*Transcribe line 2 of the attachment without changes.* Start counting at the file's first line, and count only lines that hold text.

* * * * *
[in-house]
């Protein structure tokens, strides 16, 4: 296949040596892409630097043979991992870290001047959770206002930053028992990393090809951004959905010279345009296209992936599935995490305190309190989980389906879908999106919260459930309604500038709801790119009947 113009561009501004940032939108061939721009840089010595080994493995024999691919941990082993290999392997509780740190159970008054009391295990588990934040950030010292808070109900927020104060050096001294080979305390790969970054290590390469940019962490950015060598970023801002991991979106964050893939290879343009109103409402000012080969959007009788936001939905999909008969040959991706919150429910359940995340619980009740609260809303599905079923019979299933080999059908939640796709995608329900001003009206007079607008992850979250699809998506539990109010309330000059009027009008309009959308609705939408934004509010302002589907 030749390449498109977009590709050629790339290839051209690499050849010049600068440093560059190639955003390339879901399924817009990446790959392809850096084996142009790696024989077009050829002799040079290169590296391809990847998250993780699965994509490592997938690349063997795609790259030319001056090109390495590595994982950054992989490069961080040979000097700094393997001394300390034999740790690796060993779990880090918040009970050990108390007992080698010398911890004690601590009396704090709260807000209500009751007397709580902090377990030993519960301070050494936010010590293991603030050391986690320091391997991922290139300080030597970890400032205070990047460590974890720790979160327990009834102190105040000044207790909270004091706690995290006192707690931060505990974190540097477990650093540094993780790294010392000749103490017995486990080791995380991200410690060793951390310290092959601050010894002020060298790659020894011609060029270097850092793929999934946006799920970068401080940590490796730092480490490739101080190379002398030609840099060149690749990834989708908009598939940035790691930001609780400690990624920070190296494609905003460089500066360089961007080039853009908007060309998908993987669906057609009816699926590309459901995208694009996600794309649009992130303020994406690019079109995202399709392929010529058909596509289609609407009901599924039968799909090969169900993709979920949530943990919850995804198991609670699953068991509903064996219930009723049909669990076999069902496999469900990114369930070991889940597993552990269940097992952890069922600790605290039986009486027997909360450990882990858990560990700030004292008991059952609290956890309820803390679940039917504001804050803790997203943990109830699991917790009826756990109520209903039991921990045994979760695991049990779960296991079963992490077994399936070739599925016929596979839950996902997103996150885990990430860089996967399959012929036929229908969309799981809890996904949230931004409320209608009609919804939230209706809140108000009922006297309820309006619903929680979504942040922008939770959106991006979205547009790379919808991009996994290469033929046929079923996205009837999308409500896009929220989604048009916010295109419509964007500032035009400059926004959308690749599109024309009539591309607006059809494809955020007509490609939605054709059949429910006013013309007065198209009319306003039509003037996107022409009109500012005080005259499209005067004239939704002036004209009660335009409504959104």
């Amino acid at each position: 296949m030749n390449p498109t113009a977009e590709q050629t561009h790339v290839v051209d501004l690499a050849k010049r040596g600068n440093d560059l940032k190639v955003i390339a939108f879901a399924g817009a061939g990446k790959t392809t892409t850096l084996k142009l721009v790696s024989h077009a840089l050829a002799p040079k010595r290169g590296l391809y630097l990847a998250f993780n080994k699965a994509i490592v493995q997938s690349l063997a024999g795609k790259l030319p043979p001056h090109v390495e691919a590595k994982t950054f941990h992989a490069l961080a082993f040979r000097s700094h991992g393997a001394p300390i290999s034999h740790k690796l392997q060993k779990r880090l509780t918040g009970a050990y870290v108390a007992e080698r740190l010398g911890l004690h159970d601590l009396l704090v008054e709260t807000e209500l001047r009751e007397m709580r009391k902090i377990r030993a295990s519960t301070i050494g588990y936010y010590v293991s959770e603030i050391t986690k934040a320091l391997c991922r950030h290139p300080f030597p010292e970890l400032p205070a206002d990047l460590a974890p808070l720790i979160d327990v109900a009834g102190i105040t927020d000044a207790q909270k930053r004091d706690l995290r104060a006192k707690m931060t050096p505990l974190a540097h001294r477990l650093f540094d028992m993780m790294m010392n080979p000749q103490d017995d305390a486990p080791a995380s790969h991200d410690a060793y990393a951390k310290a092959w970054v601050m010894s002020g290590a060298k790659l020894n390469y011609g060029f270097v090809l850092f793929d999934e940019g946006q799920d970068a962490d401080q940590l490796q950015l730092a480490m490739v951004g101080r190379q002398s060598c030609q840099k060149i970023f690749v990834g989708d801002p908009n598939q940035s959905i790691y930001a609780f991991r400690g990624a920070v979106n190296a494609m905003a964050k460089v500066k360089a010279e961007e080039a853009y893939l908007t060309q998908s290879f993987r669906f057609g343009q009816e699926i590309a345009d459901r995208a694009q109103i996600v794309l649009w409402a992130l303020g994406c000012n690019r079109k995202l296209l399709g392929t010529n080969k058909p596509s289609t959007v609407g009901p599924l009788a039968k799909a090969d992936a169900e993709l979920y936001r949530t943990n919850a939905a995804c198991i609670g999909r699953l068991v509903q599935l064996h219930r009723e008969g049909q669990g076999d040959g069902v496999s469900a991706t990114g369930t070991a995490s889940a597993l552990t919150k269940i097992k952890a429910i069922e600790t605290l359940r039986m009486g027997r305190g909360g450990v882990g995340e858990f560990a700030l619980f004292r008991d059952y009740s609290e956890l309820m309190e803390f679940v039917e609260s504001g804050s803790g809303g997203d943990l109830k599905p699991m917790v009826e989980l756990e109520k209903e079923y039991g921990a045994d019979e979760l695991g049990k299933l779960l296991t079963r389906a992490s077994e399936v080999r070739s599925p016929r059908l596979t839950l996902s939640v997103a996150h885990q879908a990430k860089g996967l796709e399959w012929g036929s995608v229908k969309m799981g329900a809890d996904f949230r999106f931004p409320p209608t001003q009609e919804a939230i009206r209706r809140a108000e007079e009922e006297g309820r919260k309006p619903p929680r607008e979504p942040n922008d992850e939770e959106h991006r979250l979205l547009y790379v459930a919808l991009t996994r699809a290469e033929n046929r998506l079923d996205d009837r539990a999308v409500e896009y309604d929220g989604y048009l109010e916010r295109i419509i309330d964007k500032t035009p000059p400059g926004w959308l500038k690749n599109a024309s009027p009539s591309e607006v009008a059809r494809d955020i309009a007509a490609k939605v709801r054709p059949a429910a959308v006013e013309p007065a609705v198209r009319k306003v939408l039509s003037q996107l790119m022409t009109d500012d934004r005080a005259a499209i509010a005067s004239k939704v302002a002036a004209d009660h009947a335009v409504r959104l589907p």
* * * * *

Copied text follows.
């Protein structure tokens, strides 16, 4: 296949040596892409630097043979991992870290001047959770206002930053028992990393090809951004959905010279345009296209992936599935995490305190309190989980389906879908999106919260459930309604500038709801790119009947 113009561009501004940032939108061939721009840089010595080994493995024999691919941990082993290999392997509780740190159970008054009391295990588990934040950030010292808070109900927020104060050096001294080979305390790969970054290590390469940019962490950015060598970023801002991991979106964050893939290879343009109103409402000012080969959007009788936001939905999909008969040959991706919150429910359940995340619980009740609260809303599905079923019979299933080999059908939640796709995608329900001003009206007079607008992850979250699809998506539990109010309330000059009027009008309009959308609705939408934004509010302002589907 030749390449498109977009590709050629790339290839051209690499050849010049600068440093560059190639955003390339879901399924817009990446790959392809850096084996142009790696024989077009050829002799040079290169590296391809990847998250993780699965994509490592997938690349063997795609790259030319001056090109390495590595994982950054992989490069961080040979000097700094393997001394300390034999740790690796060993779990880090918040009970050990108390007992080698010398911890004690601590009396704090709260807000209500009751007397709580902090377990030993519960301070050494936010010590293991603030050391986690320091391997991922290139300080030597970890400032205070990047460590974890720790979160327990009834102190105040000044207790909270004091706690995290006192707690931060505990974190540097477990650093540094993780790294010392000749103490017995486990080791995380991200410690060793951390310290092959601050010894002020060298790659020894011609060029270097850092793929999934946006799920970068401080940590490796730092480490490739101080190379002398030609840099060149690749990834989708908009598939940035790691930001609780400690990624920070190296494609905003460089500066360089961007080039853009908007060309998908993987669906057609009816699926590309459901995208694009996600794309649009992130303020994406690019079109995202399709392929010529058909596509289609609407009901599924039968799909090969169900993709979920949530943990919850995804198991609670699953068991509903064996219930009723049909669990076999069902496999469900990114369930070991889940597993552990269940097992952890069922600790605290039986009486027997909360450990882990858990560990700030004292008991059952609290956890309820803390679940039917504001804050803790997203943990109830699991917790009826756990109520209903039991921990045994979760695991049990779960296991079963992490077994399936070739599925016929596979839950996902997103996150885990990430860089996967399959012929036929229908969309799981809890996904949230931004409320209608009609919804939230209706809140108000009922006297309820309006619903929680979504942040922008939770959106991006979205547009790379919808991009996994290469033929046929079923996205009837999308409500896009929220989604048009916010295109419509964007500032035009400059926004959308690749599109024309009539591309607006059809494809955020007509490609939605054709059949429910006013013309007065198209009319306003039509003037996107022409009109500012005080005259499209005067004239939704002036004209009660335009409504959104």